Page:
The team reaches up and down the eat coast: Rabbi Bella Bogart in the Catskills, Steven Green in the Berkshires, Rabbi Evan Crame in Maryland, Rabbi Ben Newman on the Hudson River, Rabbi Jennifer Singer in Florida, artist Steve Silbert with the Visual Torah Project, and in New York City, Shoshanna Schechter, professor and international journalist, and Rabbi Mike Moskowitz, a Talmudic scholar and teacher and now as scholar-in-residence on Queer and Trans Issues at Congregation Beit Simchat Torah.
In their first year, they have built a nerve center for writing, teaching and talking over new ideas, and a network of rabbis, scholars and teachers who are eager to use them.
“We come from all branches of Judaism,” she said, “from Reform to ultra-orthodox, which for me is part of the joy of it, and I hope means the tools we create and curate and share will have a broad capacity to reach people.”
They share an excitement in broadening an understanding of their faith, with open minds and conversations.
In that spirit, Congregation Beth Israel has also joined with Williams College in hosting events including Michael Twitty, the author of The Cooking Gene, who visited the college and the shul in April 2019.
“He (talks) about his work and exploring the history of Southern food as black / African food that came here with people who were enslaved,” she said, “and what it means to explore ancestral memory through food, as a man who is black and gay and Jewish.”
She recalls a passage in his book: “At Pesach (Passover), when we eat matzah, we say it is ‘the bread of our affliction.’ He talks about the ash cakes cooked in the ashes and eaten while harvesting,” literally the bread of affliction for enslaved people in the American South not long ago.
“What does it mean to relate to Passover,” she asked, “when it’s not just ancient tradition and metaphor?”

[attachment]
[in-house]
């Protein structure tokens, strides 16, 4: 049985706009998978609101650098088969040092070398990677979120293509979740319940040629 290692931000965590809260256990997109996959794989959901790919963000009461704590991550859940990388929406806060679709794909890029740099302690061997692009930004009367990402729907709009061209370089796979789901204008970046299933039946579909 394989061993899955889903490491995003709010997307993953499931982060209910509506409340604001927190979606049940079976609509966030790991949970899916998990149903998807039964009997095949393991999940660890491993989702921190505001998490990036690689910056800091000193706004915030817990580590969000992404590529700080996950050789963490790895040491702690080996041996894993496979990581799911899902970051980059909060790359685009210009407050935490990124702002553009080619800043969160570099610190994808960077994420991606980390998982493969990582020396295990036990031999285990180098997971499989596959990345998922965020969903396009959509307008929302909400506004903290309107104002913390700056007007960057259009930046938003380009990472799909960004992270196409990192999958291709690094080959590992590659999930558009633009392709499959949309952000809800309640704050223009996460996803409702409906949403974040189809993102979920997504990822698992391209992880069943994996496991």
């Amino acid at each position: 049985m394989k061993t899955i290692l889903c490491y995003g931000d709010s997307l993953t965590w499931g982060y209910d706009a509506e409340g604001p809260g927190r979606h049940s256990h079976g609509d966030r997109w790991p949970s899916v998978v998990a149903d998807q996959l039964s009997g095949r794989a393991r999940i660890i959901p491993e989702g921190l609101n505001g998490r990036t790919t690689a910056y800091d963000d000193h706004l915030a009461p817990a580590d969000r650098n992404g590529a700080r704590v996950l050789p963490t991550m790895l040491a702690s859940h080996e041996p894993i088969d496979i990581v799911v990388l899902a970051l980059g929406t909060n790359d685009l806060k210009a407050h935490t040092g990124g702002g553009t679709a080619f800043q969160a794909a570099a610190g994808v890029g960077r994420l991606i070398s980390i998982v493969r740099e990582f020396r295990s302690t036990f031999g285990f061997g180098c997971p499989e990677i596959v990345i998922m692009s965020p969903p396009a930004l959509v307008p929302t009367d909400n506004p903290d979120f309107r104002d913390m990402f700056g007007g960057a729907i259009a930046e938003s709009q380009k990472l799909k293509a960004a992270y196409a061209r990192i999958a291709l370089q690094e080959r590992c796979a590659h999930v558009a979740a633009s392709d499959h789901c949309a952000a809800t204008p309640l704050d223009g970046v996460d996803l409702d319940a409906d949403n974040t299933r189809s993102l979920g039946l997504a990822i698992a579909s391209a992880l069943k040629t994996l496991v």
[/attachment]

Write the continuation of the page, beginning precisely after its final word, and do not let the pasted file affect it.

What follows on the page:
That question defines the work of Bayit, as she explains it — to relate tradition and metaphor vibrantly in contemporary life. And it has already come home in hers.
In the last year, Barenblat has been writing and gathering a book. She has been writing freelance for more than 20 years, and for this project she brought together some 40 writers; in March, in partnership with Ben Yehuda Press, Bayit has published Beside Still Waters, a companion for mourners.
She has this book wanted to exist for 14 years, she said, and readers have welcomed it eagerly — as of the first week of spring it is the #1 new release in Jewish life on Amazon.
In prayer and contemporary poetry, it walks through stages of grief, from death and burial through the first week of loss, the first month and the first year.
And it is newly released just as she has come to need it. She lost her mother a month ago, after a long illness.
“In my own days of mourning,” she said, “I was amazed at how resonant it was and how new it felt for me. Encountering it in my own time was entirely different.”
In that time, she listened to a friend reading aloud her own poem, an evening prayer for the first days after a deep loss — soothe my fear of life without enough light — surrounded by the voices in her new work, and candle flame, and her own windows looking toward the hills at dawn.
Note from the writer — Rachel Barenblat has been my editor and teacher and friend for almost 20 years.